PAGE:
# Analysis of Algorithms

Updated: 01 February 2024

Think of this from a few different perspectives:

- Programmer - develop a working solution
- Client - solve problem efficiently
- Theoretician - understand the solution
- Team - Basic blocking and tackling of a problem

# Why analyze algorithms

- Performance prediction
- Understanding some theoretical basis
- Ccmpare algorithms
- Provide guarantees
- Understand theoretical basis
- Avoid performance bugs

# Examples of Algorithmic usecases

- Discrete Fourier Transform
- Breakdown waveforms into periodic components
- Brute force
`N^2`

vs`Nlog N`

- N-body simulation
- Simulate gravitational interactions
- Brute force
`N^2`

vs Barnes-Hut`N LogN`

More efficient algorithms enable the development of previously impossible usecases

# Scientific Method

Applying to the analysis we can predict the performance of different algorithms

- Observe
- Hypothesize
- Predict
- Verify
- Validate

Some basic principles:

- Reproducibility
- Falsifiability

## Using an Example

Given N Distinct integers, how many triples sum to exactly 0. We will write a program that can compute this and

We can implement a simple solution as follows:

`algorithms/3-sum/brute-force.ts`

```
/**
* Counnt how many triplet sums of an input will be equal to 0
*/
export const threeSumBruteFoce = (nums: number[]) => {
let counter = 0;
for (let i = 0; i < nums.length; i++) {
for (let j = i + 1; j < nums.length; j++) {
for (let k = j + 1; k < nums.length; k++) {
const sum = nums[i] + nums[j] + nums[k];
if (sum === 0) {
counter++;
}
}
}
}
return counter;
};
```

# Observations

Looking at the example above, we can:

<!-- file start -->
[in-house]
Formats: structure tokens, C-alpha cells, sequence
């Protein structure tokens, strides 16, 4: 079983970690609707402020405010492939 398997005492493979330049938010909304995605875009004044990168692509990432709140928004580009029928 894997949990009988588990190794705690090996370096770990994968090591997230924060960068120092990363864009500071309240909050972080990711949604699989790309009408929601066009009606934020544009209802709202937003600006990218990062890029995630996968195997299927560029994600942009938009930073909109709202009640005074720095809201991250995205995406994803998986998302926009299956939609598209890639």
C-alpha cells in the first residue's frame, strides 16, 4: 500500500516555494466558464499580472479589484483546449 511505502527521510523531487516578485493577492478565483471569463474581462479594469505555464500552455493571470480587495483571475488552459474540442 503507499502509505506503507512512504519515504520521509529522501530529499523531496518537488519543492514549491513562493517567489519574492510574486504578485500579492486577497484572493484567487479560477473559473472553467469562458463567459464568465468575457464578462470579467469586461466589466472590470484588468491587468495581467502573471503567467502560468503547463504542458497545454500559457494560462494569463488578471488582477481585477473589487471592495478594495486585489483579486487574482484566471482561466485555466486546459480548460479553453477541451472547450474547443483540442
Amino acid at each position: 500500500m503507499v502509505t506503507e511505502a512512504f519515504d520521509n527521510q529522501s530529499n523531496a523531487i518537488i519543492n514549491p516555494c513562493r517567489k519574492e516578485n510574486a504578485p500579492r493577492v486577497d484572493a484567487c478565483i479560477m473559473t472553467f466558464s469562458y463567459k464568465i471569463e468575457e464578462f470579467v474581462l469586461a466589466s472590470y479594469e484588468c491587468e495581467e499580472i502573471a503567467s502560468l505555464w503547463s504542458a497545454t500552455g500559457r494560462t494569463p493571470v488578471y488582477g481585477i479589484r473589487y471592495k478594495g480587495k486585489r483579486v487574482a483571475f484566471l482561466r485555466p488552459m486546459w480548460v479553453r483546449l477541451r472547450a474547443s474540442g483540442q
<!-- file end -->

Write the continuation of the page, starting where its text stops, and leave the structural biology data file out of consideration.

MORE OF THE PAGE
- Run the code with increasingly larger inputs and try to see how the run time increases
- We can plot the results as a log-log plot, the slope of this will be
`a`

if our slope is`aN^b`

If we are to plot the running time of our implementation we can see something like so:

```
Count: 100: 7.144ms
Count: 200: 18.393ms
Count: 400: 168.99ms
Count: 800: 1.125s
```

In the above we can see that the runtime gets exponentially longer when doubling the size of the inputs

Since it is often a power law, we can use the doubling of the input size as we have above to find out at what rate the input grows, for the case above we can see that we grow at approximately the following rate:

N | time (ms) | ratio | lg ratio |
---|---|---|---|

100 | 7.144 | - | - |

200 | 18.393 | 2.5 | 1.33 |

400 | 168.99 | 9.18 | 3.199 |

800 | 1125 | 6.65 | 2.73 |

1600 | 9456 | 8.405 | 3.07 |

In the above we can see that the `lg(ratio)`

starts to hover around 3, this is our `b`

value, we can estimate `a`

similarly by running the same test over repeatedly for a sufficiently large value of N and solving in the equation: `t = aN^b`

# Mathematical Models

The mathematical model for analyzing the runtime of an algorithm can be used for analyzing the performance of something

The total running time = cost per operation * number of operations

Generally there is some time complexity associated with doing some operation like a variable initialization or integer comparison, etc.

This can become very tedious so it is sometimes easier to come up with an estimate of this, so realistically we consider the most expensive operation and look at it’s frequency

When looking at this we consider two things that we can simplify based on: